Should there be more marijuana genome projects?

(Credit: United States Fish and Wildlife Service, via Wikimedia Commons.)

It would have been inconceivable only a few years ago, but the United States is embracing marijuana in a big way.

Legal pot is the new gay marriage: Polls are showing that public approval of legalization is hovering around 50%, mirroring the rapid rise in approval for legal same-sex unions. The New York Times just published a long piece reporting pot’s relatively benign effects in California, where it has been medically legal for 17 years and is easily available to the healthy as well.

As California goes, historically speaking, so goes the nation. Eventually. Marijuana is legal for medical uses in 20 states, legal for any use in 2, and the subject of active lobbying in the others. The federal government still declares marijuana illegal, but also says it will permit states to regulate it themselves. With the threat of federal prosecution gone, more states are likely to legalize.

Ignorance about marijuana’s genetic properties

Despite this rapid revisionism, we remain remarkably ignorant about pot’s properties, including its genetic properties. There are anecdotes galore about the medical effects of marijuana, but not much actual data.  Politics has made research on real medical applications—for example pain, Alzheimer’s disease, cancer—next to impossible, as neuroscientist David Nutt and his colleagues complained in a Nature journal last June.

The obvious place to start is the marijuana genome. The draft genome of Cannabis sativa was published only in 2011—and it was the product of Canadian scientists, not US research. Researchers sequenced a popular medical pot variety known as Purple Kush, finding that it has about 30,000 genes.  By comparing Purple Kush with genomes of two kinds of hemp–varieties of cannabis used for making fibers, not smoked—they showed that hemp lacks the psychoactive compound trans-Δ9-tetrahydrocannabinol (THC), source of nearly all marijuana’s high, because it lacks the enzyme that produces THC.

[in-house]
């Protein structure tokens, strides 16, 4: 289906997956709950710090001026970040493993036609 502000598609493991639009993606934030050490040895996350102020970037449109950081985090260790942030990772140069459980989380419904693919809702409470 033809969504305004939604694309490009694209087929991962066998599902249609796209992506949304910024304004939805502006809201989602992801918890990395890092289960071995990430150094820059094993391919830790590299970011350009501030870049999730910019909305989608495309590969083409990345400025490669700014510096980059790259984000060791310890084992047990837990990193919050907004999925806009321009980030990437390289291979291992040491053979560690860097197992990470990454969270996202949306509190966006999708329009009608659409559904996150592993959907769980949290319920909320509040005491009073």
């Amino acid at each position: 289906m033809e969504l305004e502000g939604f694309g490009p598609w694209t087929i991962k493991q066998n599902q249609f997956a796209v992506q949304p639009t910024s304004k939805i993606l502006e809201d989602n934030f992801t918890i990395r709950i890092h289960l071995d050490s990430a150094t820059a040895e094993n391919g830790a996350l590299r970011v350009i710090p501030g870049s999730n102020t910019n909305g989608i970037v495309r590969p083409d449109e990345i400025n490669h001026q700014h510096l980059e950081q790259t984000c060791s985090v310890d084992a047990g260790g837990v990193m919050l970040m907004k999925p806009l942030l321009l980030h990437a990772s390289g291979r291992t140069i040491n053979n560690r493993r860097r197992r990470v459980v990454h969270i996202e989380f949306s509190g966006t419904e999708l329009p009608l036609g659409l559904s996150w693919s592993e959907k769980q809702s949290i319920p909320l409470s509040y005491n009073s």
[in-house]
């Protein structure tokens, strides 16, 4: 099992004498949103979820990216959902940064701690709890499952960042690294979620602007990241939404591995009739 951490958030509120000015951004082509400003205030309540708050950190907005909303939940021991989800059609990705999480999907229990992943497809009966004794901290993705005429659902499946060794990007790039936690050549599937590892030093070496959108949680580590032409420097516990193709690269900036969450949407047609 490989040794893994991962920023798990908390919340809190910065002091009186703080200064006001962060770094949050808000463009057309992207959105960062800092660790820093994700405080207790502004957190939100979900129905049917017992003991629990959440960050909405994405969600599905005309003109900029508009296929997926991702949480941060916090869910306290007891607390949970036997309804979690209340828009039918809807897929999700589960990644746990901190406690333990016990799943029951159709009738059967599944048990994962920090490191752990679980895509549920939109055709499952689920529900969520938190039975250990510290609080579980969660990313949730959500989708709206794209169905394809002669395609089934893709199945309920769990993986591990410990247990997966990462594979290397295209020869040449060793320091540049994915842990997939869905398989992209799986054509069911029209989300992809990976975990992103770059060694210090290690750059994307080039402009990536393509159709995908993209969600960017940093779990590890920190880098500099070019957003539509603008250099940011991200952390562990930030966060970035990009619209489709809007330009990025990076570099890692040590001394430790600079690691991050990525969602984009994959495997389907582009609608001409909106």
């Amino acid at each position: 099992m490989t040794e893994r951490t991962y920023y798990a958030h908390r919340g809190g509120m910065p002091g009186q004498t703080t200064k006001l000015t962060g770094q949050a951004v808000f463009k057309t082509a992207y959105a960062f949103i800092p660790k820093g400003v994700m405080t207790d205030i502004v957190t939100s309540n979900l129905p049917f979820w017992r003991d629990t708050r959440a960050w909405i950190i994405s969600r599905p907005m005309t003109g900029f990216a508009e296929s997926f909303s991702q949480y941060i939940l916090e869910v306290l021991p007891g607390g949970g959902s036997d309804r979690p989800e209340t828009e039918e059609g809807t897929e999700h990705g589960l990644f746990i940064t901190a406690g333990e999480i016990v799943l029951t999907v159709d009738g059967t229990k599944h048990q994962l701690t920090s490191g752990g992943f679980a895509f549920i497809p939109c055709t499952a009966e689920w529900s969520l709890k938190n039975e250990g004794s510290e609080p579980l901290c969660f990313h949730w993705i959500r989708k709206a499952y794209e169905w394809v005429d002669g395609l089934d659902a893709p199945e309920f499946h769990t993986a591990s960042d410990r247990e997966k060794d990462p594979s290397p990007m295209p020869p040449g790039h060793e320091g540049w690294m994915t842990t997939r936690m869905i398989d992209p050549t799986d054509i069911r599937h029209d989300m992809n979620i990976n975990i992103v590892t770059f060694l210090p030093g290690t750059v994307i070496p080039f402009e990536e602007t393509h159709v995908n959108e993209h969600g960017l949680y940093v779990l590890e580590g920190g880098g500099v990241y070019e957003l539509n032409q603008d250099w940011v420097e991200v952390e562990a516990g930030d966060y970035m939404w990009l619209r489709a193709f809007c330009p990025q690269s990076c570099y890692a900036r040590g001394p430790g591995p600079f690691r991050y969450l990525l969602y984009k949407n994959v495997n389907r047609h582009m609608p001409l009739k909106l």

THC is just one of cannabis’s cannabinoid compounds. The plant contains dozens of them—I’ve seen estimates as high as 100—but properties of most cannabinoids are unknown.

One that has been studied a little is cannabidiol, CBD. The most popular pots for smoking usually contain a lot of THC and not much CBD. That’s because CBD is not very psychoactive; it doesn’t produce the high of THC. But CBD has interesting medical properties. One is especially intriguing: it appears to be able to counteract or even prevent the memory loss that heavy pot smokers often experience.

The genome of Purple Kush

The Canadian cannabis genome project sequenced a single popular strain of medical marijuana, Purple Kush. But there are a zillion different cannabis strains, most bred by enthusiasts. They are often knowledgeable about genetic differences between pot varieties and skilled at breeding their strains. But they don’t publish in journals, so access to their expertise about cannabis genes is not readily to be had.

Dispensaries in the states where medical marijuana is legal sell different genetic strains for different purposes and recommend accordingly: this one for neuropathic pain, that one for chemo-induced nausea. These recommendations may often be accurate, but they are based on individual reports, not systematic studies. Anecdotes, not data.